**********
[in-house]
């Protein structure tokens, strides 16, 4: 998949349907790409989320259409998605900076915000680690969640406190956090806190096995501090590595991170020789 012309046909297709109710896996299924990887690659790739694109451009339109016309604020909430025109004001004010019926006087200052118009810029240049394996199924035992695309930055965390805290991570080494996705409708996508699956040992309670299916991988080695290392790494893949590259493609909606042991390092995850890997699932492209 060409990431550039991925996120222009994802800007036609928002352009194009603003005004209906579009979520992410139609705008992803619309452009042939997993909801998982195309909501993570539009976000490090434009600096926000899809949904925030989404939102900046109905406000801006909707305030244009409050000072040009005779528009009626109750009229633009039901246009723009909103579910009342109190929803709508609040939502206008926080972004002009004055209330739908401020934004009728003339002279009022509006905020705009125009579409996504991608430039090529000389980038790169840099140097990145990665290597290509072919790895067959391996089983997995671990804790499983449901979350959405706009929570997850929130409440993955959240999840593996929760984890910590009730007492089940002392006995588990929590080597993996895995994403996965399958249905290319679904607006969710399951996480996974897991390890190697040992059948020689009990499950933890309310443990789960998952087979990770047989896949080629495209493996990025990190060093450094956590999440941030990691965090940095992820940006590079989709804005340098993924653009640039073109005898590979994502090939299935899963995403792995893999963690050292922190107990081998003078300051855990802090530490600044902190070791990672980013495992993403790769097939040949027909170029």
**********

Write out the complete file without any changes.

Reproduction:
[in-house]
């Protein structure tokens, strides 16, 4: 998949349907790409989320259409998605900076915000680690969640406190956090806190096995501090590595991170020789 012309046909297709109710896996299924990887690659790739694109451009339109016309604020909430025109004001004010019926006087200052118009810029240049394996199924035992695309930055965390805290991570080494996705409708996508699956040992309670299916991988080695290392790494893949590259493609909606042991390092995850890997699932492209 060409990431550039991925996120222009994802800007036609928002352009194009603003005004209906579009979520992410139609705008992803619309452009042939997993909801998982195309909501993570539009976000490090434009600096926000899809949904925030989404939102900046109905406000801006909707305030244009409050000072040009005779528009009626109750009229633009039901246009723009909103579910009342109190929803709508609040939502206008926080972004002009004055209330739908401020934004009728003339002279009022509006905020705009125009579409996504991608430039090529000389980038790169840099140097990145990665290597290509072919790895067959391996089983997995671990804790499983449901979350959405706009929570997850929130409440993955959240999840593996929760984890910590009730007492089940002392006995588990929590080597993996895995994403996965399958249905290319679904607006969710399951996480996974897991390890190697040992059948020689009990499950933890309310443990789960998952087979990770047989896949080629495209493996990025990190060093450094956590999440941030990691965090940095992820940006590079989709804005340098993924653009640039073109005898590979994502090939299935899963995403792995893999963690050292922190107990081998003078300051855990802090530490600044902190070791990672980013495992993403790769097939040949027909170029």